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Saturday, February 29, 2020
WASHINGTON, Jun 24 2011 (IPS) - In a small park situated between the headquarters of the International Monetary Fund (IMF) and the United States Department of the Treasury in Washington, French Finance Minister Christine Lagarde was crowned head of the world’s most powerful monetary institution on Thursday.
Taking place just outside the Fund’s headquarters – where the real Lagarde was interviewed Thursday by the executive board for the recently vacated post of managing director – the media stunt was jointly organised by a coalition of civil society groups including Oxfam International and the Bretton Woods Project to draw attention to what they say is a colonial-style selection process currently underway.
In her remarks to the Fund’s executive board on Thursday, Lagarde stressed that the IMF must maintain its “recently-regained pivotal role with respect to global economic and financial cooperation”, reaffirm its legitimacy and embrace “diversity and teamwork”.
Referring to the controversy over her candidacy, Lagarde said, “I truly believe in a transparent and merit-based selection process”, adding that her nationality should be “neither an advantage nor a handicap”.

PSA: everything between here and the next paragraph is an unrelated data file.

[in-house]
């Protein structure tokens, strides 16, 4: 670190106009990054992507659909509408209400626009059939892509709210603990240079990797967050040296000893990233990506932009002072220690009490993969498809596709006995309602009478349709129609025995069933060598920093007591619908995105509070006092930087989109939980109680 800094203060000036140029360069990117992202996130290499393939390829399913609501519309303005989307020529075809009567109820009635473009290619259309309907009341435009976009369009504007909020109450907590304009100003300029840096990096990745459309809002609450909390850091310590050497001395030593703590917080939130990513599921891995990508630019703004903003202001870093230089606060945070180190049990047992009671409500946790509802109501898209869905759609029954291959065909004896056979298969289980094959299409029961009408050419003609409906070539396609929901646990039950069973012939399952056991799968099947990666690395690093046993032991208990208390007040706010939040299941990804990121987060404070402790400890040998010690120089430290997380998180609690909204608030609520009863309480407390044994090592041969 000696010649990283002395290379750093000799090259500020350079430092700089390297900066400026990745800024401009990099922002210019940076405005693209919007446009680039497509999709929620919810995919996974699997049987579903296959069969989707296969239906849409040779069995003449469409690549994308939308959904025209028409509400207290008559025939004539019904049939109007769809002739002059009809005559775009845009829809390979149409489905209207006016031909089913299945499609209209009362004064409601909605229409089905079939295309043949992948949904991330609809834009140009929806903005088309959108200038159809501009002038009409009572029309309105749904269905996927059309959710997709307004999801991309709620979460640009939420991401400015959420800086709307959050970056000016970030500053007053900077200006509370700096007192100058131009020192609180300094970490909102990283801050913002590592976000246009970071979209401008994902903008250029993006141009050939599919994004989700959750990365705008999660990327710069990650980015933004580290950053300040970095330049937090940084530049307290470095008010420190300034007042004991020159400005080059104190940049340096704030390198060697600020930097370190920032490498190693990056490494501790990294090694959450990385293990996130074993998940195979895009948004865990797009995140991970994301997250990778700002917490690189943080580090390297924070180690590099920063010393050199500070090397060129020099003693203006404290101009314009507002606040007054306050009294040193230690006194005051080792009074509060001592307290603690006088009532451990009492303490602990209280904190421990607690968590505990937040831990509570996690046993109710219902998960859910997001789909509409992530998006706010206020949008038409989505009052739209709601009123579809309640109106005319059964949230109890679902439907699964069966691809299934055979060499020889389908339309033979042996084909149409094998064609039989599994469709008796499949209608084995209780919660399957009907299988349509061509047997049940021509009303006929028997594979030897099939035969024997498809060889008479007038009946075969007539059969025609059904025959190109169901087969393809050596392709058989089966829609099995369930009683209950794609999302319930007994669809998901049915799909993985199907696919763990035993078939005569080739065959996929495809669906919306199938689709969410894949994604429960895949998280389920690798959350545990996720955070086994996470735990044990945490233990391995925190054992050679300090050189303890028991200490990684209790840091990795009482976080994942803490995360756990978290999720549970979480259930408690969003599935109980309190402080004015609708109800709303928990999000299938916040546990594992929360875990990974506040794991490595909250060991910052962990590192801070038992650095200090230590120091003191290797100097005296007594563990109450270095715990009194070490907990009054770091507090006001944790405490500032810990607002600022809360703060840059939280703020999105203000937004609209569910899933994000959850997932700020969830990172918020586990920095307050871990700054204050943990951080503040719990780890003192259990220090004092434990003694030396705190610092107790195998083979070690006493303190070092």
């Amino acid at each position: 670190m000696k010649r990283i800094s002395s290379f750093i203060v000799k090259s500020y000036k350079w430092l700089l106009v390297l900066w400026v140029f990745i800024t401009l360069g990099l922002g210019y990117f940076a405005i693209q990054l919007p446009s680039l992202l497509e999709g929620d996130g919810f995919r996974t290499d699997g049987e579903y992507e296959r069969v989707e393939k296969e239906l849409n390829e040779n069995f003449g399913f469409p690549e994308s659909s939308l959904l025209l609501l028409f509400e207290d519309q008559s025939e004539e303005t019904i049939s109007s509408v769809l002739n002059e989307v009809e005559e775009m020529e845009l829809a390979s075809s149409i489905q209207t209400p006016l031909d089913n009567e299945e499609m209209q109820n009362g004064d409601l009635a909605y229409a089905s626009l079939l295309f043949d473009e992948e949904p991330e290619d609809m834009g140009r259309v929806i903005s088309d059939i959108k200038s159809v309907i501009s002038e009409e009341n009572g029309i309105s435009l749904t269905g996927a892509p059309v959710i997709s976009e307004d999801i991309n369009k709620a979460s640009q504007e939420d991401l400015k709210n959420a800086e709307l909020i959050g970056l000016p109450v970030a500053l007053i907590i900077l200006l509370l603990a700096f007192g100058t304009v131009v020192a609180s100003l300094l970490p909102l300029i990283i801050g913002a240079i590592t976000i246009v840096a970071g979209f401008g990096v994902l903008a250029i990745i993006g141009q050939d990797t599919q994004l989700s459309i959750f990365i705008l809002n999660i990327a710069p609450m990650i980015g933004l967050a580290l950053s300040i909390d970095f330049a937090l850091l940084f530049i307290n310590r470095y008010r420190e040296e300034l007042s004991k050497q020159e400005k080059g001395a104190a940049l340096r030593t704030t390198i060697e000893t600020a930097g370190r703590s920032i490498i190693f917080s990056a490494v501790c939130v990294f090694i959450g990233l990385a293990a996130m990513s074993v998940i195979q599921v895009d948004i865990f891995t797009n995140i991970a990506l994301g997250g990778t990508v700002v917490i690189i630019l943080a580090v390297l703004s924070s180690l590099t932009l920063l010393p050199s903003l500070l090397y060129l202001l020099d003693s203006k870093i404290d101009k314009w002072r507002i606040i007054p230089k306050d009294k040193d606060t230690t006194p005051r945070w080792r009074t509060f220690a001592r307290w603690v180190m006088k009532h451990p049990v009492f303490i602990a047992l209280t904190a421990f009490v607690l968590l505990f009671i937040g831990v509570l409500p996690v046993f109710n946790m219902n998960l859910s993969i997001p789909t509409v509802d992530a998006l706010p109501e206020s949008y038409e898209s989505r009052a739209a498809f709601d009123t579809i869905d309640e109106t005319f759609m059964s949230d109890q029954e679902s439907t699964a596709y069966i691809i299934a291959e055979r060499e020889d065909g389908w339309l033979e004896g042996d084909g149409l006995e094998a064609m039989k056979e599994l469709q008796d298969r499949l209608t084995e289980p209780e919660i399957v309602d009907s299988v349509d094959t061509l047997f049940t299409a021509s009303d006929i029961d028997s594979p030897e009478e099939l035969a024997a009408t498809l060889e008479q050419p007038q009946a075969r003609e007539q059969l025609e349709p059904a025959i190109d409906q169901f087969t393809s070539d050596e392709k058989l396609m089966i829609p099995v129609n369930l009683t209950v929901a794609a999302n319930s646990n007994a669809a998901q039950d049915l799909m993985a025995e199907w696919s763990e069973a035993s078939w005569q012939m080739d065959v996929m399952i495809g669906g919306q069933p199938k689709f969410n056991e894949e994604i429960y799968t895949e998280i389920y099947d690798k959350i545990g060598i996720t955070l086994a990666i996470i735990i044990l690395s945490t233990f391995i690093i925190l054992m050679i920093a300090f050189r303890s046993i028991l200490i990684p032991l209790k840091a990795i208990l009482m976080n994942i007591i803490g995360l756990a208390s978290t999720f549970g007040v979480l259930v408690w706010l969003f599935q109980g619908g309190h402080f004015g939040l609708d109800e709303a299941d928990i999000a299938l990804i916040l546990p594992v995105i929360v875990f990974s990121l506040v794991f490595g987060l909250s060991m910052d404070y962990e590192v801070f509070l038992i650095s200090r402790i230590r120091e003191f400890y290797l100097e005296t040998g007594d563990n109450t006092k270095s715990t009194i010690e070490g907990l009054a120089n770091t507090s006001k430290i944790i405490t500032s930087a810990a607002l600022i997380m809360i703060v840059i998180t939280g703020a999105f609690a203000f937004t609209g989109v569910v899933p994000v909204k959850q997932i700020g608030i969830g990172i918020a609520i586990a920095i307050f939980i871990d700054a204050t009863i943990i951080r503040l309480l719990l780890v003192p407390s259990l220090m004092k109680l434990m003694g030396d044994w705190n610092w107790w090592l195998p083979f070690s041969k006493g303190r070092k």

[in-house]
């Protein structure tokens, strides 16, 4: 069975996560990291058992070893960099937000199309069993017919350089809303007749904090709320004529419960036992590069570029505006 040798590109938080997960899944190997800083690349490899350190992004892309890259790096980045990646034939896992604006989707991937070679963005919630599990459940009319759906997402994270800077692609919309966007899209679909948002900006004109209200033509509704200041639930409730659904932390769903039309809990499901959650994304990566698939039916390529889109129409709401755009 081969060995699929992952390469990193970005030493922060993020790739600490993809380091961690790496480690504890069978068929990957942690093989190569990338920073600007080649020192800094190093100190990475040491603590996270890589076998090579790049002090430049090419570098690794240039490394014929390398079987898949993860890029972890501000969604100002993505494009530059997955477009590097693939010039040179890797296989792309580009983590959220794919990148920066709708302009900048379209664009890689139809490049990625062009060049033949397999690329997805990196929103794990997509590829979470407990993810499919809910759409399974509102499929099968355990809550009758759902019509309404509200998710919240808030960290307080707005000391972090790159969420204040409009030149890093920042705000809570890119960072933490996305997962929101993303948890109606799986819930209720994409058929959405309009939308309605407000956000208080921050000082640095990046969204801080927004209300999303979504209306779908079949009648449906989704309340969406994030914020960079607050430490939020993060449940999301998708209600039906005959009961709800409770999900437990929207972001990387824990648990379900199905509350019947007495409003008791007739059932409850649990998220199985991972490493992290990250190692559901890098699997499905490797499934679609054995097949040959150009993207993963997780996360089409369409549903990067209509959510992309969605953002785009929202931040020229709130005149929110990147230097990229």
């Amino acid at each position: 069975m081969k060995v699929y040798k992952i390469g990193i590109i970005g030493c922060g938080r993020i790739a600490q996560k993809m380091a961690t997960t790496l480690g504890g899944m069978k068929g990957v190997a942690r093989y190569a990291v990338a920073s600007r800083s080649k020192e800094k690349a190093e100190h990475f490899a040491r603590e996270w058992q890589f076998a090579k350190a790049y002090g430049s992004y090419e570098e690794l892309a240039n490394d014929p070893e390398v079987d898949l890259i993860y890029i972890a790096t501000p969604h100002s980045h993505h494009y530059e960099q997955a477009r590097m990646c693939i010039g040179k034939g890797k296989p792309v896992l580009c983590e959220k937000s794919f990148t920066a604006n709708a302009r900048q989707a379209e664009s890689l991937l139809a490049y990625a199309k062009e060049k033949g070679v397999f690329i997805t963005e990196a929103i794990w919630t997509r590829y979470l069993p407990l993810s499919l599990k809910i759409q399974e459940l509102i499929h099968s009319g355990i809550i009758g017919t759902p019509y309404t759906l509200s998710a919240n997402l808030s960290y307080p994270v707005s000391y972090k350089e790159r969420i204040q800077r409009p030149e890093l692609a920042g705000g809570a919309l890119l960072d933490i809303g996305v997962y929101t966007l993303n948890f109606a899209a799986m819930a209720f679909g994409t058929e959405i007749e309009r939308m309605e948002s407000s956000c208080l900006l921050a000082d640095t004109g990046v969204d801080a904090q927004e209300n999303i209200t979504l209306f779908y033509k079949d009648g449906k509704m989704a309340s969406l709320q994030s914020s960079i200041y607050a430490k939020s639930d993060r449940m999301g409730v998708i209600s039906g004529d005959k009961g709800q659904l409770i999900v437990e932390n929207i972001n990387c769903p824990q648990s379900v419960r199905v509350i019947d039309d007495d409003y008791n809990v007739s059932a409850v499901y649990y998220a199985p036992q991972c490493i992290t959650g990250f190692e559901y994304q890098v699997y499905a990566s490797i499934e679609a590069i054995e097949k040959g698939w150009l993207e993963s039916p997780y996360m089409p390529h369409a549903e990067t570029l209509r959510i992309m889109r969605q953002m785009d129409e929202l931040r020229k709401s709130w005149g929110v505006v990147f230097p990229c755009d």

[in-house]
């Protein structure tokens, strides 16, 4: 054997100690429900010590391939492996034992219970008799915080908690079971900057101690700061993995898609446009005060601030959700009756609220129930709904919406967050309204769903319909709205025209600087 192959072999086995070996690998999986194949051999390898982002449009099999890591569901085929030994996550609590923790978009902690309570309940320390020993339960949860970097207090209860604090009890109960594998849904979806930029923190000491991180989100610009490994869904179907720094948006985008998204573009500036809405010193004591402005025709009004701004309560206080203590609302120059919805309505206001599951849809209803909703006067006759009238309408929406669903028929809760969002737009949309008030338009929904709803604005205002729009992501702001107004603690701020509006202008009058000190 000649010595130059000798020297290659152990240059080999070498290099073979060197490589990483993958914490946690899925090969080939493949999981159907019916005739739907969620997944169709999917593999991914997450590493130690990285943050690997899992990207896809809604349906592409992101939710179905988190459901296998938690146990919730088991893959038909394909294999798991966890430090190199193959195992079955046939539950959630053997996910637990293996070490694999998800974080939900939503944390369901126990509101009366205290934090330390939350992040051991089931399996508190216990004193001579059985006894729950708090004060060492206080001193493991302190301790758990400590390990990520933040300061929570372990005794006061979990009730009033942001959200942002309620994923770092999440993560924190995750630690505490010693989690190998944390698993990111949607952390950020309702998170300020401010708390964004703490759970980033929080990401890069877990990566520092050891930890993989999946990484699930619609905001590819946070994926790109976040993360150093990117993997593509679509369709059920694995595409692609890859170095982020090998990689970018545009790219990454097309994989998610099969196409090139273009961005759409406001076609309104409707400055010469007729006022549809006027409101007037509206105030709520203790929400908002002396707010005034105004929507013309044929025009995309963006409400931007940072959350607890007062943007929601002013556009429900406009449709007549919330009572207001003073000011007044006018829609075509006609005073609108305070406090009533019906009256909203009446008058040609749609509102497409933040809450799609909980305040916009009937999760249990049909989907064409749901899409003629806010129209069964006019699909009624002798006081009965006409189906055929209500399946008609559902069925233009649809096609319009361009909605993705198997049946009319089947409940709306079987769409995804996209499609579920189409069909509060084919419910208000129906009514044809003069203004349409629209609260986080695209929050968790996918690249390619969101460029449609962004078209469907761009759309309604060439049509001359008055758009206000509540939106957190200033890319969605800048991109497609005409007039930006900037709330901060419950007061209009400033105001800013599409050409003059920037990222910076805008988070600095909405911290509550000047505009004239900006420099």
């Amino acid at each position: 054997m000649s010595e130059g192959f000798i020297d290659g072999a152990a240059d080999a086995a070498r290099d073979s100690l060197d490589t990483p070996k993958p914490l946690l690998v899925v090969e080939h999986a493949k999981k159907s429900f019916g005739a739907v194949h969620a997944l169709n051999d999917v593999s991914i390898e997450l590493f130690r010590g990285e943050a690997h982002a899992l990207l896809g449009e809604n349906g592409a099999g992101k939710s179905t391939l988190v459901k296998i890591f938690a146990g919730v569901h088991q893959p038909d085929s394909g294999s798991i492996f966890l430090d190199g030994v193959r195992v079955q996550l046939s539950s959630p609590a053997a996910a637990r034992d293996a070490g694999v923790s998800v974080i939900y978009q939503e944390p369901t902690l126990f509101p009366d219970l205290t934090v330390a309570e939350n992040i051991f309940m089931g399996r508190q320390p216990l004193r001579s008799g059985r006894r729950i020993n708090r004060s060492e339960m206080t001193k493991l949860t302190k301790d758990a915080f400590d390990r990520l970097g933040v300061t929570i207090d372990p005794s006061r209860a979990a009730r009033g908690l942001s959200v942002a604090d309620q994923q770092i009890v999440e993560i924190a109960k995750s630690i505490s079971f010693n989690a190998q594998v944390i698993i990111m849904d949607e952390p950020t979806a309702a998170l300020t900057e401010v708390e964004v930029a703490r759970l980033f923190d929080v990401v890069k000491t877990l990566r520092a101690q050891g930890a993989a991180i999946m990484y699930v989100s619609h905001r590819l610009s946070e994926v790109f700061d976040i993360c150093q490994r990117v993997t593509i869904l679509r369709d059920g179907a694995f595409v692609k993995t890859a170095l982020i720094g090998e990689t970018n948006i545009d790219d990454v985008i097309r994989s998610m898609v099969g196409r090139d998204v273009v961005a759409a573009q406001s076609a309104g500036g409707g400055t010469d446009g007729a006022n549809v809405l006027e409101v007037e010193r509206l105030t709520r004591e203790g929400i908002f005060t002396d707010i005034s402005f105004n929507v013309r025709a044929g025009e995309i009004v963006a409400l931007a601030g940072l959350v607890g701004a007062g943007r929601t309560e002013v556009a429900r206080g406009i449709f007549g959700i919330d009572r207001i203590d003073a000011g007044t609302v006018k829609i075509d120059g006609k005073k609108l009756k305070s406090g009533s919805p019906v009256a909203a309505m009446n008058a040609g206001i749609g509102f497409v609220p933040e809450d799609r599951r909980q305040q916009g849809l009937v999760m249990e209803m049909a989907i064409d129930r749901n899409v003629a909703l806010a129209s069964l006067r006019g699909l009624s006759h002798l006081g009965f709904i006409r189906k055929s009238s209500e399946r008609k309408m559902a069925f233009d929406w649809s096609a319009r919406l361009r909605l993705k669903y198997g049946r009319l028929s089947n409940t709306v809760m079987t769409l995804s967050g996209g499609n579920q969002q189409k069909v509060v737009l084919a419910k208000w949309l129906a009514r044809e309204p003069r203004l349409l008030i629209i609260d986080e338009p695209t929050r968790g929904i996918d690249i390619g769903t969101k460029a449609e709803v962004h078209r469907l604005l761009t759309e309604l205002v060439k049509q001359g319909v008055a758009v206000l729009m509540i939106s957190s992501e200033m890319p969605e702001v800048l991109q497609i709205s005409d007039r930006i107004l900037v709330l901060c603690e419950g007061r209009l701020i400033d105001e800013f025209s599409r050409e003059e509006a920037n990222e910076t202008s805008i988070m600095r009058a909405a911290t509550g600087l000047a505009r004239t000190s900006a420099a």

However, some observers argue that her words could not be further from reality.
Economists and observers had hoped that Strauss-Khan’s fall from grace – coupled with catastrophic financial meltdowns in Ireland, Greece and Poland – would end Europe’s 67-year-long uninterrupted run in the driver’s seat. But hopes of a representative from the developing world finally occupying the Fund’s top spot were short- lived.
Speaking on behalf of a coalition that has been pushing hard for open elections, Oxfam spokesperson Sarah Wynn-Williams told IPS, “We [believe] that the IMF’s process is deeply flawed. Despite promising an open democratic process, they’ve effectively coronated Lagarde without any regard for democratic principles.”
“This was a done deal even before the candidates were announced,” Wynn-Williams added. “Europe made quite clear that it would retain the role of managing director as it has done since the Fund’s inception in 1944, and the rest of the world was shut out.”
A predetermined outcome notwithstanding, Mexico’s central bank governor and Lagarde’s stiffest competitor, Agustin Carstens, continues to pursue his campaign under the rubric that absent a voice from the emerging market economies, the IMF stands to lose all legitimacy in a rapidly evolving global and economic order.
“Less than three years ago, when the financial crisis exploded, the world economy slid to the edge of an abyss,” Carstens wrote in the Financial Times last week.
“We have now stepped back from the precipice, but should the world require another rescue, we must not forget that global collaboration requires trust among partners, with legitimate institutions at its core.
“Countries as varied as Indonesia and South Africa, the BRICs [Brazil, Russia, China and India] and Mexico have proved to be reliable partners and deserve to be treated as such,” he added.